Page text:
Landsat 7 data, acquired by the U.S. Geological Survey, show the break of a large ice unit in the Petermann Glacier in northwestern Greenland.
Scientists have been predicting the break for over a year; a June 26 acquisition shows the ice still in one large unit, though field sensors detected large cracks developing. The August 13 image shows the large unit (roughly 40% larger than the area of the District of Columbia) after it has broken away. The unit that broke off is the largest piece to break away in the Arctic ice since 1962. Warmer water temperatures below the floating ice and warmer sea surface temperatures are probable causes for the break.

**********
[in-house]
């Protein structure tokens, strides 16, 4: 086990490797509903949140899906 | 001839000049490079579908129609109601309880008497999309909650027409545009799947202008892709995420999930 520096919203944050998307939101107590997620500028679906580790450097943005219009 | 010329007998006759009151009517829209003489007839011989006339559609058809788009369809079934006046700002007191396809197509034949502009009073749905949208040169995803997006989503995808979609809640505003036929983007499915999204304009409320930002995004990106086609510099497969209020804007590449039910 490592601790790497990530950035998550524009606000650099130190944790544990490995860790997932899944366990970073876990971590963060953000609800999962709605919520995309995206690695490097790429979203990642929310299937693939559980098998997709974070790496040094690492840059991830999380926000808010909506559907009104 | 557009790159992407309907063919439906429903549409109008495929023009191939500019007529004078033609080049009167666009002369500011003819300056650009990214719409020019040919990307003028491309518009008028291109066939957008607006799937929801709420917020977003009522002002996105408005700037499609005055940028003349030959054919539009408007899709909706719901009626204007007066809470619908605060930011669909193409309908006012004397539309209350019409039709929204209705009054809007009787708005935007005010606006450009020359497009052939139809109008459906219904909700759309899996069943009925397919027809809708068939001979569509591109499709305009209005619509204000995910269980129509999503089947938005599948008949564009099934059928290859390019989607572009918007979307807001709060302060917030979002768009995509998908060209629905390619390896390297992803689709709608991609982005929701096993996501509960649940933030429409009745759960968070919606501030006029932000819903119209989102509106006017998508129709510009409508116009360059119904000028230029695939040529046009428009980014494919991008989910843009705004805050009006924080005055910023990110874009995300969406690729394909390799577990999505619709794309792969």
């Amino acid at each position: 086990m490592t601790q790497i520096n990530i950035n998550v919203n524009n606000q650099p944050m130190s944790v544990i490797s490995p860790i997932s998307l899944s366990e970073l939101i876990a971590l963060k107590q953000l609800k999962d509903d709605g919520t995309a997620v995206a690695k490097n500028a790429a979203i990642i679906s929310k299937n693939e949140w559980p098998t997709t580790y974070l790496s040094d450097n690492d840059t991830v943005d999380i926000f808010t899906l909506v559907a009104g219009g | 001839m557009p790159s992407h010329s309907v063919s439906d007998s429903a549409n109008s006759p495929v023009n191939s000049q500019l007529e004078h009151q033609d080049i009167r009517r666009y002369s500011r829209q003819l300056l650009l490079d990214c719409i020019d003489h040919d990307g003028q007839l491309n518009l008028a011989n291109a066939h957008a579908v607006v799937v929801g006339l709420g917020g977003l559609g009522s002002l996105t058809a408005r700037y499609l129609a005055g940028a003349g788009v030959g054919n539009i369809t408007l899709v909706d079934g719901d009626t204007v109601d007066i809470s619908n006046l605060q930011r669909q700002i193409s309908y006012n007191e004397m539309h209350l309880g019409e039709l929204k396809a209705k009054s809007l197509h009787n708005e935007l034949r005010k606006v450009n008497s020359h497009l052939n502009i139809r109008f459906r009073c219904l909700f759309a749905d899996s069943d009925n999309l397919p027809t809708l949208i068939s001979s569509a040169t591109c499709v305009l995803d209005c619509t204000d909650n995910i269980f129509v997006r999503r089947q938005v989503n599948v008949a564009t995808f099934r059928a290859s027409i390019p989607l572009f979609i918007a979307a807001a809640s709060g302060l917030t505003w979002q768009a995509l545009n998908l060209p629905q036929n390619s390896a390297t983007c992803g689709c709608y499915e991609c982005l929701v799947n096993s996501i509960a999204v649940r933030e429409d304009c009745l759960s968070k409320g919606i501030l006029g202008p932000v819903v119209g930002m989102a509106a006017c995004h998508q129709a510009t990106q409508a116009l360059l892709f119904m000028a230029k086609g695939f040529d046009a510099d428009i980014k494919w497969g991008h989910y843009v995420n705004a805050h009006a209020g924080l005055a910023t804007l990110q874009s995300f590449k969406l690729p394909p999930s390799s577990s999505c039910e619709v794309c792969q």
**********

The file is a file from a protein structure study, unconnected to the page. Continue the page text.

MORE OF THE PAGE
Landsat data will provide useful information on the development of smaller units in the near future. Most of the break away ice will freeze in place with the coming winter; however, smaller units will be monitored as they drift into shipping lanes.